When Jesus speaks with the Samaritan woman, he famously reveals to her details of her life that no stranger could know, and he uses that as a springboard to develop a conversation with her. He seems to read her mind with each step, taking a little information that she gives him and using it to reveal to her a greater truth.
(E.g., When he asks after her husband, she responds that she has no husband, and Christ reveals the full extent of her situation. When she responds that he is a prophet and asks his opinion on where to worship, he reveals to her not just where to worship but how. When she responds that the “how” is to be revealed through a person, he reveals that he is that man.)
What I hadn’t noticed until recently is that his first interaction with the woman fits the same pattern. Jesus asks her for a drink, and after her puzzled response he tells her: “If you knew the gift of God and who it is that asks you for a drink, you would have asked him and he would have given you living water.”
It is true that Jesus tells her this to reveal himself in some way, to demonstrate to her that he is the source of divine life. Just like his prediction that she had five husbands and was living with another man revealed something about him (“sir, I can see that you are a prophet”).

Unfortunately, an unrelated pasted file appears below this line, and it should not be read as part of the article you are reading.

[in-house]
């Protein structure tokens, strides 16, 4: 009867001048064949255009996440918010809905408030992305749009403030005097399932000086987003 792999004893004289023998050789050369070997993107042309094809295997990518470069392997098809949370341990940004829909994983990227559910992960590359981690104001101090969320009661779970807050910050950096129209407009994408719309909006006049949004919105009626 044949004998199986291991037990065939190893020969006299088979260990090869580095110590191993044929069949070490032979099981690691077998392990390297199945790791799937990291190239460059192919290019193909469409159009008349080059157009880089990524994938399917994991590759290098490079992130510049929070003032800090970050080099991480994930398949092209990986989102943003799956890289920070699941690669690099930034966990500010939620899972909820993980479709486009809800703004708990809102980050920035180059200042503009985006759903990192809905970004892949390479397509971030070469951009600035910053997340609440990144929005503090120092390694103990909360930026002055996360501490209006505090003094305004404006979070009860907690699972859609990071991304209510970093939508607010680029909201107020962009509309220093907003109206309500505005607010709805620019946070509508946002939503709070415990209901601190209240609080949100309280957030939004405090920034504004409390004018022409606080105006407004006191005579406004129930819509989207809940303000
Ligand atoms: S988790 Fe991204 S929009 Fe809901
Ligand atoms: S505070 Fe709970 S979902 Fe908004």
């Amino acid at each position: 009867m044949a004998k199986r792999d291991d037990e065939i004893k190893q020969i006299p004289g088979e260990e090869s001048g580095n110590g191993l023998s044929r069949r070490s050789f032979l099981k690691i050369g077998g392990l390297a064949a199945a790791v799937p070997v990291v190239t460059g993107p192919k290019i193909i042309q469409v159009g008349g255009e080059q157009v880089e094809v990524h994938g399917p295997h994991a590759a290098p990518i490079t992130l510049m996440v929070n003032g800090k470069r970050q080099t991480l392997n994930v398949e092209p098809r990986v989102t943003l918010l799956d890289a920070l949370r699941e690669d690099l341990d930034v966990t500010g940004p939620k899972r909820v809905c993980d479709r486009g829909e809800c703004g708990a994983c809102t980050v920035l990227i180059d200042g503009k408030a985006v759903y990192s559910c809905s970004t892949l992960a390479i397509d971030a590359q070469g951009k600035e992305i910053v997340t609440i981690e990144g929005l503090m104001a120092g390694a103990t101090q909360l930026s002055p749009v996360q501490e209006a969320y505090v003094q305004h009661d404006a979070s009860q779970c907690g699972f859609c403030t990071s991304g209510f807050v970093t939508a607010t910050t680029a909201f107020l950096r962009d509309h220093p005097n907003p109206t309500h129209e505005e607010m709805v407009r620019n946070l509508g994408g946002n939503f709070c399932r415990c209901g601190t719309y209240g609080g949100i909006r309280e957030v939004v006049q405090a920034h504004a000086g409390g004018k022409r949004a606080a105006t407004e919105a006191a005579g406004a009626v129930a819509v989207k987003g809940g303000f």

But it’s easier to notice that the five-husband remark reveals something also about the Samaritan woman, since its content is so shocking. What’s more hidden is that Jesus’s remark about living water also tells us something very important about the Samaritan woman: “if you knew . . . you would have asked him and he would have given.” Jesus is revealing to the Samaritan woman something that was hidden inside her, something noble that was hidden along with her moral shame and luck-of-the-draw degraded place in life.
“You would have asked.” As if to say, you desire to ask; your inmost being longs for this; you know in your heart that you search for God. You want what will give you life in the fullest, and if only you knew its source you would not hesitate to seek it out.
And by naming this to her, Jesus not only makes her aware of this reality but brings it to fruition. It’s a picture of how God’s grace awakens our innate desire for him (even without our awareness) and brings it to completion as a work of charity, for our own good. He uses what he has placed there by design.